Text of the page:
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of fault or culpability as the constituent elements in any offence. The Bill does not provide for a requirement to prove any of those on the part of the distributor to whom I referred in my example. It is not necessary because this is a strict liability offence, which is why we have clause 5. It is a standard part of legislative procedure in this Parliament that—[Interruption.] I see my Whip waving to me. I fear that matters in the Chamber may cut short my remarks.

The key point about the clause is that it provides a statutory defence, which is a time-honoured way to limit the otherwise over-arching and broad ambit of a strict liability criminal offence. The statutory defence is, therefore, important. I fear, however, that the defence in the clause is defective compared with the much more detailed statutory defences found in other comparable pieces of legislation. I have the Food Safety Act 1990 in mind, which is an important precedent. I wish to explore why the excellent and detailed provisions for statutory defences in that admirable Act were not used when drafting the Bill. It would have assisted its efficacy considerably if the statutory defence had been detailed more thoroughly.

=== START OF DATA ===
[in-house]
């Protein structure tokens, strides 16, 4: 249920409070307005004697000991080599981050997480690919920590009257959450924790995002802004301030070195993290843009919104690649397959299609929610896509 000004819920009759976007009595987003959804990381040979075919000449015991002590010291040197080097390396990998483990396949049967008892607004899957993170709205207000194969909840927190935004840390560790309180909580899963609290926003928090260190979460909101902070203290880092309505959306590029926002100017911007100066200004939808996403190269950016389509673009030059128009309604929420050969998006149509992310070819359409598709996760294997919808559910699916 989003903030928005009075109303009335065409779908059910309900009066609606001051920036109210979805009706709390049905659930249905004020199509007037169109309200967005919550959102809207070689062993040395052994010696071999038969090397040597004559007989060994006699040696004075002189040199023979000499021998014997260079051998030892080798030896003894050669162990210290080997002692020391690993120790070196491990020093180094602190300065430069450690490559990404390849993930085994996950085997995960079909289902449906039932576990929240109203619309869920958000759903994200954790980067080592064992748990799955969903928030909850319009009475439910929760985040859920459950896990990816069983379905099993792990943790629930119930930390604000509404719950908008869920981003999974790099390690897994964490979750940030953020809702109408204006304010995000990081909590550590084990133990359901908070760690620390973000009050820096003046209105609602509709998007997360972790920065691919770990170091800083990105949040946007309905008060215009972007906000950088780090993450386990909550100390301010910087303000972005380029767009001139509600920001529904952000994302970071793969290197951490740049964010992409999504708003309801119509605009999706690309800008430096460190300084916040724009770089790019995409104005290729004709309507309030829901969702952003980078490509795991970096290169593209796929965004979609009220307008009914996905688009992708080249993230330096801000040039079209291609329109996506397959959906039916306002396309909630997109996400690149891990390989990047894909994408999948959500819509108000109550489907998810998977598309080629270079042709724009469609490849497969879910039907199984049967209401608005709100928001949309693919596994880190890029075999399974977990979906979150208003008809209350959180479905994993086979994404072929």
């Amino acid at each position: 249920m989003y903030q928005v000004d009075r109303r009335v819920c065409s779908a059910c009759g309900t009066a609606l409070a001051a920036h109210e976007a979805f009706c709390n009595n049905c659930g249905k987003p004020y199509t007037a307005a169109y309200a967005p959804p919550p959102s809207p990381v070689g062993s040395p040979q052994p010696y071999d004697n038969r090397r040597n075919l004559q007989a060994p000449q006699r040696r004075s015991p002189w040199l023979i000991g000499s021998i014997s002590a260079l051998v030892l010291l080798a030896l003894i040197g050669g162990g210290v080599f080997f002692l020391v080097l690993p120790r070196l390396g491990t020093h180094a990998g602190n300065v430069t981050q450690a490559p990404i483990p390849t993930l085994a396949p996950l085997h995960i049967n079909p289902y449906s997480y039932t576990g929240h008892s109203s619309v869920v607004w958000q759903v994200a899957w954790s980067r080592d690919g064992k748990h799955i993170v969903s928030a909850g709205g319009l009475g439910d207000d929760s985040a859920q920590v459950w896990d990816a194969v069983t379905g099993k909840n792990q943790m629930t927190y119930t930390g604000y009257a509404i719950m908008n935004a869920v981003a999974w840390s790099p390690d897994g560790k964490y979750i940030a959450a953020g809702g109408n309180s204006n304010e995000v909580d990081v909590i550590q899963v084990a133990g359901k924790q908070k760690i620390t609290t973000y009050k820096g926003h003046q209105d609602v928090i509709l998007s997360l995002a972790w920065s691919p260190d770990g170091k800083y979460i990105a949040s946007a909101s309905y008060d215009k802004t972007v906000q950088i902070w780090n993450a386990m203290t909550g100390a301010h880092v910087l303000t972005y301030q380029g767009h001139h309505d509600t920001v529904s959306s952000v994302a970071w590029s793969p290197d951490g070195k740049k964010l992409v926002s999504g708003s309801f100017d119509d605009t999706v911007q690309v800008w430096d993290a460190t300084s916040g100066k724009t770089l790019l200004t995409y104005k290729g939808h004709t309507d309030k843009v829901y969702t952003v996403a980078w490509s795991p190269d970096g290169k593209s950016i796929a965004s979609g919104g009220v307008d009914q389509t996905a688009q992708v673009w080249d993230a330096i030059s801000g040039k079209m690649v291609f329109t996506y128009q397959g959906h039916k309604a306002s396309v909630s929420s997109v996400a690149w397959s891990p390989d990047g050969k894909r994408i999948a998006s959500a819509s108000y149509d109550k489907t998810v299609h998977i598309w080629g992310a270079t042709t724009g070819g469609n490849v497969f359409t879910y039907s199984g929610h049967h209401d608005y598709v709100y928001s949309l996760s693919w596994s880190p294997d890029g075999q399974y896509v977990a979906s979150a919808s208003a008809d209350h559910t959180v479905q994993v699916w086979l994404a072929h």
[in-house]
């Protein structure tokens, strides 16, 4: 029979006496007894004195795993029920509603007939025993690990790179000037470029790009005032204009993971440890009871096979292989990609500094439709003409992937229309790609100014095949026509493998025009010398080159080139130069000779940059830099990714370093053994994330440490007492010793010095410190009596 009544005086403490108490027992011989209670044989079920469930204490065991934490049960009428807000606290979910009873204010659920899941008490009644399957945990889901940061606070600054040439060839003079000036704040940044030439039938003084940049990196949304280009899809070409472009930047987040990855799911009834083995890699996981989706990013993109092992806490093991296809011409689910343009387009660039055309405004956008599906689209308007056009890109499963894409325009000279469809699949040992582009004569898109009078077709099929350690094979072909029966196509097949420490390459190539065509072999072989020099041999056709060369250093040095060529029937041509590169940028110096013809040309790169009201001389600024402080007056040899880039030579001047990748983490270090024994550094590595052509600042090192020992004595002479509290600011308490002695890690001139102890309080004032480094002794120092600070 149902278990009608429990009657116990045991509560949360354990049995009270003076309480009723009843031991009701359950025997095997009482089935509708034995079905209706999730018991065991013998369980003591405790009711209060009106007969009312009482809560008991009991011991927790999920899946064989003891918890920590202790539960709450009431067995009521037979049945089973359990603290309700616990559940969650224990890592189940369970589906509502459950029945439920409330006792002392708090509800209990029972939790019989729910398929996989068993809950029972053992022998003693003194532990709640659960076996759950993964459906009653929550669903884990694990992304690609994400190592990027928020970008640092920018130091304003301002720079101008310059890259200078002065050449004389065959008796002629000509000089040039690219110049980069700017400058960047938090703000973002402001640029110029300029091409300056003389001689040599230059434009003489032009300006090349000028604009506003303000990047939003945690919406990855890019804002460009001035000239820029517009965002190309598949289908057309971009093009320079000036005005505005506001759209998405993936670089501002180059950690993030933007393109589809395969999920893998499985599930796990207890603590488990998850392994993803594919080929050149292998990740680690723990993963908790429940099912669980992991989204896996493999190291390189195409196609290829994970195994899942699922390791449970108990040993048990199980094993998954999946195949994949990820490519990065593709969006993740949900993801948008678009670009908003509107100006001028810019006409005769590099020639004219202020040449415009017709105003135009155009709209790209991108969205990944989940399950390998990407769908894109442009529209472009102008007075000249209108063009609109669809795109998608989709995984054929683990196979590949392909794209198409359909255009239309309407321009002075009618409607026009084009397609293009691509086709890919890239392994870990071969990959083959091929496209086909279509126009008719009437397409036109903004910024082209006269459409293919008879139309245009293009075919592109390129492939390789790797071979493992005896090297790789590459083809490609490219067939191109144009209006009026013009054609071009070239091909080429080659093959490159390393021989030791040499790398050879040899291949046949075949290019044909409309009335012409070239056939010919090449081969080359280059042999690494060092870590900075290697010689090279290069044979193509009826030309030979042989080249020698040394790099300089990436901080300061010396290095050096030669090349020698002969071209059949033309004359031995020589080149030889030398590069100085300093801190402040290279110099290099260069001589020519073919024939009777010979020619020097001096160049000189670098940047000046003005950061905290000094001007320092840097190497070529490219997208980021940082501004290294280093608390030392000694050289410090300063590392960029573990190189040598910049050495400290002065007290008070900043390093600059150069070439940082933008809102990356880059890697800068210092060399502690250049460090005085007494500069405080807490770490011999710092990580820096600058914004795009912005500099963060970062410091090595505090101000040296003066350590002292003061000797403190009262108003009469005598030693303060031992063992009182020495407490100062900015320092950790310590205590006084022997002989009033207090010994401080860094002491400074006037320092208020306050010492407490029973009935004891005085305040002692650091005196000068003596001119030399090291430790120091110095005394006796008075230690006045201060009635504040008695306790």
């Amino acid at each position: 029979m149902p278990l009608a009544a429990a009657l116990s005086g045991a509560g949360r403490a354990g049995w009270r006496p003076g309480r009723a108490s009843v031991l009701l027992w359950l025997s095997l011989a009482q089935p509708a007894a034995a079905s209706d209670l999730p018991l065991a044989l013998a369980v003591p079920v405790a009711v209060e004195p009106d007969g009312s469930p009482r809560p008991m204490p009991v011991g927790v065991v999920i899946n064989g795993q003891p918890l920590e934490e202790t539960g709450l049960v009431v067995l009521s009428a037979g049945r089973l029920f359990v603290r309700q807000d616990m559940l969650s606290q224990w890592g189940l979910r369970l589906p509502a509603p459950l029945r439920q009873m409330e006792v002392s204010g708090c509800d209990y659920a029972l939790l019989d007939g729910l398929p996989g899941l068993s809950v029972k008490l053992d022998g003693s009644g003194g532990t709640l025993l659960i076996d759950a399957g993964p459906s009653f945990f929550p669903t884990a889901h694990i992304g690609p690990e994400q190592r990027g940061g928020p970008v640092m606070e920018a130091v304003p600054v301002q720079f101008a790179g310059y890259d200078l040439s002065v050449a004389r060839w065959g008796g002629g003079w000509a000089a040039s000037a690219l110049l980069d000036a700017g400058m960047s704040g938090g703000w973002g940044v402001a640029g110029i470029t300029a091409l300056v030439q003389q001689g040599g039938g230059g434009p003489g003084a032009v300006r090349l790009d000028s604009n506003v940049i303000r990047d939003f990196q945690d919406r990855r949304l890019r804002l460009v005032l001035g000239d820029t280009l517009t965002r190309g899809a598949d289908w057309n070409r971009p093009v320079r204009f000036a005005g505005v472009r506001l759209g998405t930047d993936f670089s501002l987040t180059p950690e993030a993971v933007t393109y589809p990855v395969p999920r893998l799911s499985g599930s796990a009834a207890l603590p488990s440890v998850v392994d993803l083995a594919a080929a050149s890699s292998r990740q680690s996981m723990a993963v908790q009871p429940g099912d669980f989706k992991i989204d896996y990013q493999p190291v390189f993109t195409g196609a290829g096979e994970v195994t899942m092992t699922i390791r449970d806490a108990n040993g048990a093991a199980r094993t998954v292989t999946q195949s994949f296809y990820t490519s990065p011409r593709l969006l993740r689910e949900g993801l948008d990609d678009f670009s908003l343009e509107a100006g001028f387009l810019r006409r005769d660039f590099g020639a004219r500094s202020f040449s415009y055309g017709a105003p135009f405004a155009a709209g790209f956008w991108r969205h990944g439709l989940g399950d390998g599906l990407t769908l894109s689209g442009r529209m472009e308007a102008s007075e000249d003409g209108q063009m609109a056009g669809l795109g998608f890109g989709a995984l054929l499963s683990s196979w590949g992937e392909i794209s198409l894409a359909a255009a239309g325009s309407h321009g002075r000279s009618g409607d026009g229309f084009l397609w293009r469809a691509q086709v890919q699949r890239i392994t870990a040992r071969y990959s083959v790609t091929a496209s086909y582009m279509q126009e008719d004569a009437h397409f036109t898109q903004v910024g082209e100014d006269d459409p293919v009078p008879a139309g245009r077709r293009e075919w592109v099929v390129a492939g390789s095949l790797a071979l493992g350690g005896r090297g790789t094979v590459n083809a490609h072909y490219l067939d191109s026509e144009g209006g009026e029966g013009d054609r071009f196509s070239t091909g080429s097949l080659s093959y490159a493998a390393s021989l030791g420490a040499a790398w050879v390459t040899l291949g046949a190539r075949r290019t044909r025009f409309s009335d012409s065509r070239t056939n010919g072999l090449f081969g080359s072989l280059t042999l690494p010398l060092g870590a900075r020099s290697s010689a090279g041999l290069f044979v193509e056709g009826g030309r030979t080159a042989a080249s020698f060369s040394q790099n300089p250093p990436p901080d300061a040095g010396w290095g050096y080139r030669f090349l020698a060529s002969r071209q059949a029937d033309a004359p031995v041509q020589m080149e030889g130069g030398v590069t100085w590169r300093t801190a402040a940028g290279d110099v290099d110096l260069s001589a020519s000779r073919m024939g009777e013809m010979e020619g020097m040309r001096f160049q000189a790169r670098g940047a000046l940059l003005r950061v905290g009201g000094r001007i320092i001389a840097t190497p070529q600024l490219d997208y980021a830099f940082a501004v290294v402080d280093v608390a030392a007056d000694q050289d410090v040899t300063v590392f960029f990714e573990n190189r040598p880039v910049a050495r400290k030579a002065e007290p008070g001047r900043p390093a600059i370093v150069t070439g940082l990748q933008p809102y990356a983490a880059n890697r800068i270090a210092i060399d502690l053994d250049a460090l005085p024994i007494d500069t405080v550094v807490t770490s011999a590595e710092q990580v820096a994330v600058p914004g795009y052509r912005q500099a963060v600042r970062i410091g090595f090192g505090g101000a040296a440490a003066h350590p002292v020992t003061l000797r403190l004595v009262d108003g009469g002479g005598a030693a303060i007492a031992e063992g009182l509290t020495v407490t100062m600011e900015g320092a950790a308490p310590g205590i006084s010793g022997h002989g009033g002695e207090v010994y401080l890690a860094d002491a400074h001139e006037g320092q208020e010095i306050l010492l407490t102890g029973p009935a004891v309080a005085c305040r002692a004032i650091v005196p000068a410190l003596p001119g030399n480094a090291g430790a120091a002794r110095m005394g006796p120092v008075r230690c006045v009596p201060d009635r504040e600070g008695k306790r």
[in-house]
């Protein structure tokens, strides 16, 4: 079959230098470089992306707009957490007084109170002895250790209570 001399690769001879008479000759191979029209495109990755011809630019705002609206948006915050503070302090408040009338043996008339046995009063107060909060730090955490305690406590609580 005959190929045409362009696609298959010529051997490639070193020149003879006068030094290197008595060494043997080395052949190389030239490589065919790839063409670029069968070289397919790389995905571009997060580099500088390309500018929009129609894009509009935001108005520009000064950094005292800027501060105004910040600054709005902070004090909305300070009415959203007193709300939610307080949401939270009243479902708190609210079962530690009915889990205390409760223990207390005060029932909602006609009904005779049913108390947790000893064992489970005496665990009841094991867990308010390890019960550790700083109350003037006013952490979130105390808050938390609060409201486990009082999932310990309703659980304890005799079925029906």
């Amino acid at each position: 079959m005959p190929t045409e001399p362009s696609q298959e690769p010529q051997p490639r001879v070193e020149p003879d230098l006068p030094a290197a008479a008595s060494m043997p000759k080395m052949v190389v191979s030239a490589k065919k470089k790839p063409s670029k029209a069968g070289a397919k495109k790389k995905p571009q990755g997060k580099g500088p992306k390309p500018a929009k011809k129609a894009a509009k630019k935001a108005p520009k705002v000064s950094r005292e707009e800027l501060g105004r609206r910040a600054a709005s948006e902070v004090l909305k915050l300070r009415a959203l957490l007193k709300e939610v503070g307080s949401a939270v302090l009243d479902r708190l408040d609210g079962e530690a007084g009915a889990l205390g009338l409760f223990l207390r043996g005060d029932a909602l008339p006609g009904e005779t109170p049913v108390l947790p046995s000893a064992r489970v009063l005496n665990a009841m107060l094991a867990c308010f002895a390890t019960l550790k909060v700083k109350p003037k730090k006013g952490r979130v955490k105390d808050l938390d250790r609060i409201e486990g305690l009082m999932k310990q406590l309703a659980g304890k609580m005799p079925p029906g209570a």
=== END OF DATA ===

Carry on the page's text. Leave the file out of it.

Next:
I shall make an analogy and draw the Committee's attention to the statutory defence in the 1990 Act, which refers to several specifics. For example, to take advantage of a defence, an accused person—generally a food seller—who sells adulterated or contaminated food would not know that the food was adulterated. That is analogous to the situation that I outlined earlier in which a newsagent sells a publication that includes an advertisement that breaches the Bill's provisions. What is the extent to which such a distributor would be culpable and subject to prosecution?

The Food Safety Act 1990 sets out requirements that if the accused seeks to take advantage of the statutory defence, he or she must show that reasonable steps were taken to put himself or herself on notice about the adulteration of the food. Why is there not a